A sharp acceleration towards Clean Energy is required.

Today the International Energy Agency (IRA) released a long-awaited update on where innovation needs to be in the energy transition we are undergoing.

At their own admission, it has been three years since they (IEA) released its last Energy Technology Perspective (ETP) report. Although they argue they have been reflecting on the critical technology challenges, it is way overdue.

In this new report, “Energy Technology perspective: Special Report on Clean Energy Innovation” released today, 2nd July 2020, they have developed some improved modeling tools to bring a higher capacity to answer key technology questions in greater detail. This is good news.

IEA will further follow up later this year with a flagship ETP 2020 publication later in the year to keep a tighter and more consistent focus on the role and need of innovation to accelerate clean energy transitions.

They, the IEA are planning an IEA Clean Energy Transitions Summit really soon to convene ministers and CEO’s to the aim of driving economic development by this more robust focus on clean, resilient, and inclusive energy systems. Continue reading “A sharp acceleration towards Clean Energy is required.”

The Spark of Innovation will deliver the Energy Transition

There is a real urgency that we transform our energy systems.

Where can innovation help within the Energy Transition to rapidly advance it?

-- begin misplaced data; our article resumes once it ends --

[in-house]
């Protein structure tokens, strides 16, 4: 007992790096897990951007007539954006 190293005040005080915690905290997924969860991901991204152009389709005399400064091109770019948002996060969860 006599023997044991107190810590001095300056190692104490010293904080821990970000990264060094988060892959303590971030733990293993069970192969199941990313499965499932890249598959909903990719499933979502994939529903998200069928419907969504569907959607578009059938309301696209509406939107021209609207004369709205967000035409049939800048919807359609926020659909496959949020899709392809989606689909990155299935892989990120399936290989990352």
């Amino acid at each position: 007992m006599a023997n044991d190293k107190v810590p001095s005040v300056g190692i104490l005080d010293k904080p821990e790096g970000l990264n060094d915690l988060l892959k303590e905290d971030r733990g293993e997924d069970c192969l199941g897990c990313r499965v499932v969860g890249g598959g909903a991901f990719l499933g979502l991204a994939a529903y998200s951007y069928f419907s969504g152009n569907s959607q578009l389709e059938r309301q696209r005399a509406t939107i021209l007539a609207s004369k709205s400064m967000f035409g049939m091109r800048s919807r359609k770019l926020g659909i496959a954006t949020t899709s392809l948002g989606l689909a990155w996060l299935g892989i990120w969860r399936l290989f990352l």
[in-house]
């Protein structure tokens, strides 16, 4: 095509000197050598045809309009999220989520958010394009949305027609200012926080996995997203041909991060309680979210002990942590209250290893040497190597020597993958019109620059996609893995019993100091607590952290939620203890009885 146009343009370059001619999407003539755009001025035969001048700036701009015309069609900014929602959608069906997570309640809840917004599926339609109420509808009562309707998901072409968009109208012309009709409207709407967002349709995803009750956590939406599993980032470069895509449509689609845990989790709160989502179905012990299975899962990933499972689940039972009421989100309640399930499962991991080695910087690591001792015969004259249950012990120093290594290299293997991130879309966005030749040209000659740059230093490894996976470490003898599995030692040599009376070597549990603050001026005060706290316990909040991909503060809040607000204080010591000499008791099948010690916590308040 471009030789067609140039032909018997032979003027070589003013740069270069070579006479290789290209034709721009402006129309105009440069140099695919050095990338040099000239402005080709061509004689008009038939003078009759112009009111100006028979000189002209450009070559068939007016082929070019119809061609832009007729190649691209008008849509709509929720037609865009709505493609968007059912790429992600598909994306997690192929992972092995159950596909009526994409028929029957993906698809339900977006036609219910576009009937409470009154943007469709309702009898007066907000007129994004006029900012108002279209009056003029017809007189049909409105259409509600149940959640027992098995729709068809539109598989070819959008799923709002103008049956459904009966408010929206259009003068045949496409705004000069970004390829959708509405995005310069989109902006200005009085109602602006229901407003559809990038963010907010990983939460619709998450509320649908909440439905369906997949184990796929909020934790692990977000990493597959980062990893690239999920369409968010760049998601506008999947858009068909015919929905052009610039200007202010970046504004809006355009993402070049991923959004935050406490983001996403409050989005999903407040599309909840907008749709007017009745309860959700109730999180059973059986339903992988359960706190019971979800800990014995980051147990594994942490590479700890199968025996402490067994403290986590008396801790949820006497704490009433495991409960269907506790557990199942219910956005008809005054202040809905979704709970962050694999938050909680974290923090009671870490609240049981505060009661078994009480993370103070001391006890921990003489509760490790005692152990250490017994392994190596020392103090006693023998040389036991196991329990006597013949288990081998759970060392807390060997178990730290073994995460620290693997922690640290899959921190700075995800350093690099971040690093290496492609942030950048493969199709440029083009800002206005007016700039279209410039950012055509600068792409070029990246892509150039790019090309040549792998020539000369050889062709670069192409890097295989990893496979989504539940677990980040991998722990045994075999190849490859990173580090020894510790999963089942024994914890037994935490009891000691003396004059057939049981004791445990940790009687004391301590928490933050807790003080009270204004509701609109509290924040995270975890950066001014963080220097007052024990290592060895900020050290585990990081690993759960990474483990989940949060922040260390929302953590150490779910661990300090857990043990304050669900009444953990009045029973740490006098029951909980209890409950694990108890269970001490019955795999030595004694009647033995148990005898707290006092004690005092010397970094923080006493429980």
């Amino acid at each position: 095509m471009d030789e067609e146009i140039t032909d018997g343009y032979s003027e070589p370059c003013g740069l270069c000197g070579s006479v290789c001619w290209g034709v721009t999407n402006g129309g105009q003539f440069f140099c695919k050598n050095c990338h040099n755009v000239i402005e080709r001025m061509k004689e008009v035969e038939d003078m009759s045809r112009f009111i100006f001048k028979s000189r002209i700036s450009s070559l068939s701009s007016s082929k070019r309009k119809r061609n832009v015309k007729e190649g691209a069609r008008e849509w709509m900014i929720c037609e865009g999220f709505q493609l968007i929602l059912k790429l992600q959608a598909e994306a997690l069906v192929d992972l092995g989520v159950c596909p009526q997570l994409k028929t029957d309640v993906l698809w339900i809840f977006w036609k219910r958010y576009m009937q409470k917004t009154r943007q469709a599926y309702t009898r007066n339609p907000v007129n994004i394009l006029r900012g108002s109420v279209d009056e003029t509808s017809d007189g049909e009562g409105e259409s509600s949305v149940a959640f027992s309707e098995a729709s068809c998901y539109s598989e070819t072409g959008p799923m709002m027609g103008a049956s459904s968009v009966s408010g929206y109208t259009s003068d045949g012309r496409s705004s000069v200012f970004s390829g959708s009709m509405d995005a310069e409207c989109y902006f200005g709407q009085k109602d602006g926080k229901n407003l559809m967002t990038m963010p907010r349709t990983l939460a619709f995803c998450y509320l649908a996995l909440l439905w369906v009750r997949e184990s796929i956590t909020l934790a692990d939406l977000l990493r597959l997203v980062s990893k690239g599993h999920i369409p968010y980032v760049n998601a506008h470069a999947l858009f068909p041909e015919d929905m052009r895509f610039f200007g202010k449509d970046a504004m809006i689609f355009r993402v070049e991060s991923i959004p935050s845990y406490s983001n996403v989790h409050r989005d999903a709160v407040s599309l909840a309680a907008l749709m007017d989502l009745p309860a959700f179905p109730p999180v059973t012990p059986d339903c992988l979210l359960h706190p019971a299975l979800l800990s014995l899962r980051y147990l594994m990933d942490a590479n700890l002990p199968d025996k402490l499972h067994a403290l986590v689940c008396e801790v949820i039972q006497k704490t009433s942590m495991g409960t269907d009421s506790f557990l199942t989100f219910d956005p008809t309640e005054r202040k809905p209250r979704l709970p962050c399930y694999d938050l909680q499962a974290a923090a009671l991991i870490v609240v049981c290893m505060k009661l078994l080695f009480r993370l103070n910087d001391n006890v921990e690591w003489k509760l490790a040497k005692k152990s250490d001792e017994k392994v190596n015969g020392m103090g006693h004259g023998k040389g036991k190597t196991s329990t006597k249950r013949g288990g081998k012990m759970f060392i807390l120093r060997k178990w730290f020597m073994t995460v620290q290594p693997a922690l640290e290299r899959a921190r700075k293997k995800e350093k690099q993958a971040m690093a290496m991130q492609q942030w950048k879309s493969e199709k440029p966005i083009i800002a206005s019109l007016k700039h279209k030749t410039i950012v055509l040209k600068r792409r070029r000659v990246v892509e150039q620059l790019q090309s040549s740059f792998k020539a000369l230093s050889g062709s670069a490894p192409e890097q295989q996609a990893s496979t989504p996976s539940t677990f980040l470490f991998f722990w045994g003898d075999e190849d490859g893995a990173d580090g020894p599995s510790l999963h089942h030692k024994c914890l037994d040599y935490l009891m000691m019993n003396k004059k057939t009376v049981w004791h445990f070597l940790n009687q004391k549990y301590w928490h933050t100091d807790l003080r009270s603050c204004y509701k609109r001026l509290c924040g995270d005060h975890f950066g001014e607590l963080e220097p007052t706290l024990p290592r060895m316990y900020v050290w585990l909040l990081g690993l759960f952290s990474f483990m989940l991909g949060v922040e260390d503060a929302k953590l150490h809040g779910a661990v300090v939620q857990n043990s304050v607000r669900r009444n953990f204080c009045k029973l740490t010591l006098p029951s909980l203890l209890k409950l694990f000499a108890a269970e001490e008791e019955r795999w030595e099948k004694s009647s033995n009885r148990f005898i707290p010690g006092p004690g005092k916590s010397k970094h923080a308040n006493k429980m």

The opening answer is everywhere within the energy system. Technological and systemic innovation is incredibly important to the end-user sectors of transport, industry, and buildings, as well as replacing and upgrading much of the overall system design and operation to generate increased electrification.

We need to digitalize our grid services, provide new concepts for the grid and local storage, provide improved smart charging for electric vehicles, add different ways of building into the energy system the idea of mini-grids.

Each day there seems some level of innovation development, but my aim here is not to list these or where they need to go in future but to take a broader view of where and how innovation can help in general terms within the energy transition. We all need a sense of bearing or a compass that shows us the way. Our job is is “spark” and ignite innovation within the Energy Transition. To give innovation more resources and support. Continue reading “The Spark of Innovation will deliver the Energy Transition”

The Energy Transition we all need to undertake

Sources FT Guide: The Energy Transition https://www.ft.com/reports/energy-transition-guide